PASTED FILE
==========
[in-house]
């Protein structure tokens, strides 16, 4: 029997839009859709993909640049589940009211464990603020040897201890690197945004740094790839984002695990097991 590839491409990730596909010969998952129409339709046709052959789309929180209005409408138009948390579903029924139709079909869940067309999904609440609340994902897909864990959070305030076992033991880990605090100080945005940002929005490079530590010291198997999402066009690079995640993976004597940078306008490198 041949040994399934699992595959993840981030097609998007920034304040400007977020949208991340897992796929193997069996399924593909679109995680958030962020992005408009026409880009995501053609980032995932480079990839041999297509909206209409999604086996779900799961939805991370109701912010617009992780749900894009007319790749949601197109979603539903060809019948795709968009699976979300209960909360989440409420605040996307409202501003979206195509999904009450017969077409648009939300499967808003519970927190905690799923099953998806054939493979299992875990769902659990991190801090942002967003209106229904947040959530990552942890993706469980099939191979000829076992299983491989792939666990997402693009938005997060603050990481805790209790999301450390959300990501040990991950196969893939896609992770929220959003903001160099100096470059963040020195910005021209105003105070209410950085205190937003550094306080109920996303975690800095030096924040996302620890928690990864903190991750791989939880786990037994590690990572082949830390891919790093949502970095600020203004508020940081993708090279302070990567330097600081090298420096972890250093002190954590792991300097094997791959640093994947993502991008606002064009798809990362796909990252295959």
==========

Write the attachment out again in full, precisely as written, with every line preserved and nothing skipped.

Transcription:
[in-house]
């Protein structure tokens, strides 16, 4: 029997839009859709993909640049589940009211464990603020040897201890690197945004740094790839984002695990097991 590839491409990730596909010969998952129409339709046709052959789309929180209005409408138009948390579903029924139709079909869940067309999904609440609340994902897909864990959070305030076992033991880990605090100080945005940002929005490079530590010291198997999402066009690079995640993976004597940078306008490198 041949040994399934699992595959993840981030097609998007920034304040400007977020949208991340897992796929193997069996399924593909679109995680958030962020992005408009026409880009995501053609980032995932480079990839041999297509909206209409999604086996779900799961939805991370109701912010617009992780749900894009007319790749949601197109979603539903060809019948795709968009699976979300209960909360989440409420605040996307409202501003979206195509999904009450017969077409648009939300499967808003519970927190905690799923099953998806054939493979299992875990769902659990991190801090942002967003209106229904947040959530990552942890993706469980099939191979000829076992299983491989792939666990997402693009938005997060603050990481805790209790999301450390959300990501040990991950196969893939896609992770929220959003903001160099100096470059963040020195910005021209105003105070209410950085205190937003550094306080109920996303975690800095030096924040996302620890928690990864903190991750791989939880786990037994590690990572082949830390891919790093949502970095600020203004508020940081993708090279302070990567330097600081090298420096972890250093002190954590792991300097094997791959640093994947993502991008606002064009798809990362796909990252295959």